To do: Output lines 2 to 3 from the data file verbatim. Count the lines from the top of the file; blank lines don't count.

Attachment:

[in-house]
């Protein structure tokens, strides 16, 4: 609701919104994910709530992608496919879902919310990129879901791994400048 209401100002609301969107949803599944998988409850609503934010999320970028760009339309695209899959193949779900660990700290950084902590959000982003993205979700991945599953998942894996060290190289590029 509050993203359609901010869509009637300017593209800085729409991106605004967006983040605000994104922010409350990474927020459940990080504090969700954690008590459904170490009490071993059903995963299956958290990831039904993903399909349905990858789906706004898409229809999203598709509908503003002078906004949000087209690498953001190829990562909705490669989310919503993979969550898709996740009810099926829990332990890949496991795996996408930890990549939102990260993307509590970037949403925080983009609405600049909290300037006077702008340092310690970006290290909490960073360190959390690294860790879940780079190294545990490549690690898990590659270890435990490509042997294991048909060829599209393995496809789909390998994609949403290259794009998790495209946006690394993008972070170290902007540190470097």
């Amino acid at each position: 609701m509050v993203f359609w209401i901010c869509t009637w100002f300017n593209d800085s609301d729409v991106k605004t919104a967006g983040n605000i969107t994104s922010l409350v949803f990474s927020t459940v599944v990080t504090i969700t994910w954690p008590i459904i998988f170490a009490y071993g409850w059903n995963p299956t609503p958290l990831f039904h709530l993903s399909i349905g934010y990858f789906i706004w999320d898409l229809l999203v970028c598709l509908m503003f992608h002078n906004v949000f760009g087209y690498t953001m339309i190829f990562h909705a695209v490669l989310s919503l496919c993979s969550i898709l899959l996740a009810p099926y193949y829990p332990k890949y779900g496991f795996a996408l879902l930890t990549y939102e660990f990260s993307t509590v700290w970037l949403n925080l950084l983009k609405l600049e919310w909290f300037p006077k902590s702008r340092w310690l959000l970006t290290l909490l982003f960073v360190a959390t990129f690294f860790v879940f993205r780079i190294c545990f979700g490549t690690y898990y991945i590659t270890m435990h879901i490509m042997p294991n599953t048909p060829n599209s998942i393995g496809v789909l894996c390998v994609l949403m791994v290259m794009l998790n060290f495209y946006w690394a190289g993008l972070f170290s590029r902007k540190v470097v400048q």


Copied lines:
């Protein structure tokens, strides 16, 4: 609701919104994910709530992608496919879902919310990129879901791994400048 209401100002609301969107949803599944998988409850609503934010999320970028760009339309695209899959193949779900660990700290950084902590959000982003993205979700991945599953998942894996060290190289590029 509050993203359609901010869509009637300017593209800085729409991106605004967006983040605000994104922010409350990474927020459940990080504090969700954690008590459904170490009490071993059903995963299956958290990831039904993903399909349905990858789906706004898409229809999203598709509908503003002078906004949000087209690498953001190829990562909705490669989310919503993979969550898709996740009810099926829990332990890949496991795996996408930890990549939102990260993307509590970037949403925080983009609405600049909290300037006077702008340092310690970006290290909490960073360190959390690294860790879940780079190294545990490549690690898990590659270890435990490509042997294991048909060829599209393995496809789909390998994609949403290259794009998790495209946006690394993008972070170290902007540190470097």
């Amino acid at each position: 609701m509050v993203f359609w209401i901010c869509t009637w100002f300017n593209d800085s609301d729409v991106k605004t919104a967006g983040n605000i969107t994104s922010l409350v949803f990474s927020t459940v599944v990080t504090i969700t994910w954690p008590i459904i998988f170490a009490y071993g409850w059903n995963p299956t609503p958290l990831f039904h709530l993903s399909i349905g934010y990858f789906i706004w999320d898409l229809l999203v970028c598709l509908m503003f992608h002078n906004v949000f760009g087209y690498t953001m339309i190829f990562h909705a695209v490669l989310s919503l496919c993979s969550i898709l899959l996740a009810p099926y193949y829990p332990k890949y779900g496991f795996a996408l879902l930890t990549y939102e660990f990260s993307t509590v700290w970037l949403n925080l950084l983009k609405l600049e919310w909290f300037p006077k902590s702008r340092w310690l959000l970006t290290l909490l982003f960073v360190a959390t990129f690294f860790v879940f993205r780079i190294c545990f979700g490549t690690y898990y991945i590659t270890m435990h879901i490509m042997p294991n599953t048909p060829n599209s998942i393995g496809v789909l894996c390998v994609l949403m791994v290259m794009l998790n060290f495209y946006w690394a190289g993008l972070f170290s590029r902007k540190v470097v400048q």